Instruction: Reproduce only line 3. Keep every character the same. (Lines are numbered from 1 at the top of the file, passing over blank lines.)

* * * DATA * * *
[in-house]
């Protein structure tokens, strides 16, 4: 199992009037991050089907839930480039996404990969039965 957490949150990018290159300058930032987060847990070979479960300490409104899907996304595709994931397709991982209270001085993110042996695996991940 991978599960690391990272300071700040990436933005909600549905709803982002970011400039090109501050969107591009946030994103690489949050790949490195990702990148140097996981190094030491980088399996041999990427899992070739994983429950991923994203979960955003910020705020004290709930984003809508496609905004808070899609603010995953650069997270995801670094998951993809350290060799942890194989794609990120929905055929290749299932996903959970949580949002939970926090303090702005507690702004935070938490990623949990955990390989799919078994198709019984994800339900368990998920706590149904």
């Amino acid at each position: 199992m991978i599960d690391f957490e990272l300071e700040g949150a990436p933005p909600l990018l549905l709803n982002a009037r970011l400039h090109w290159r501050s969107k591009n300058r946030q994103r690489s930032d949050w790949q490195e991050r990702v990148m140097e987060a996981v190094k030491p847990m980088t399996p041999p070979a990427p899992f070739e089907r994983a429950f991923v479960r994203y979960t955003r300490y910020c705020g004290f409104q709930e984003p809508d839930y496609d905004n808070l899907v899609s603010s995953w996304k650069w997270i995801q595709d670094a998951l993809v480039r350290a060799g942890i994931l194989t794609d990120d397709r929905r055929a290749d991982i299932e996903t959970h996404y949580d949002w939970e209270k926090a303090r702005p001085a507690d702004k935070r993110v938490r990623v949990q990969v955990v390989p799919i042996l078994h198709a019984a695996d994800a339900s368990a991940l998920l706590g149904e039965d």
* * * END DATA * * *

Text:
């Amino acid at each position: 199992m991978i599960d690391f957490e990272l300071e700040g949150a990436p933005p909600l990018l549905l709803n982002a009037r970011l400039h090109w290159r501050s969107k591009n300058r946030q994103r690489s930032d949050w790949q490195e991050r990702v990148m140097e987060a996981v190094k030491p847990m980088t399996p041999p070979a990427p899992f070739e089907r994983a429950f991923v479960r994203y979960t955003r300490y910020c705020g004290f409104q709930e984003p809508d839930y496609d905004n808070l899907v899609s603010s995953w996304k650069w997270i995801q595709d670094a998951l993809v480039r350290a060799g942890i994931l194989t794609d990120d397709r929905r055929a290749d991982i299932e996903t959970h996404y949580d949002w939970e209270k926090a303090r702005p001085a507690d702004k935070r993110v938490r990623v949990q990969v955990v390989p799919i042996l078994h198709a019984a695996d994800a339900s368990a991940l998920l706590g149904e039965d």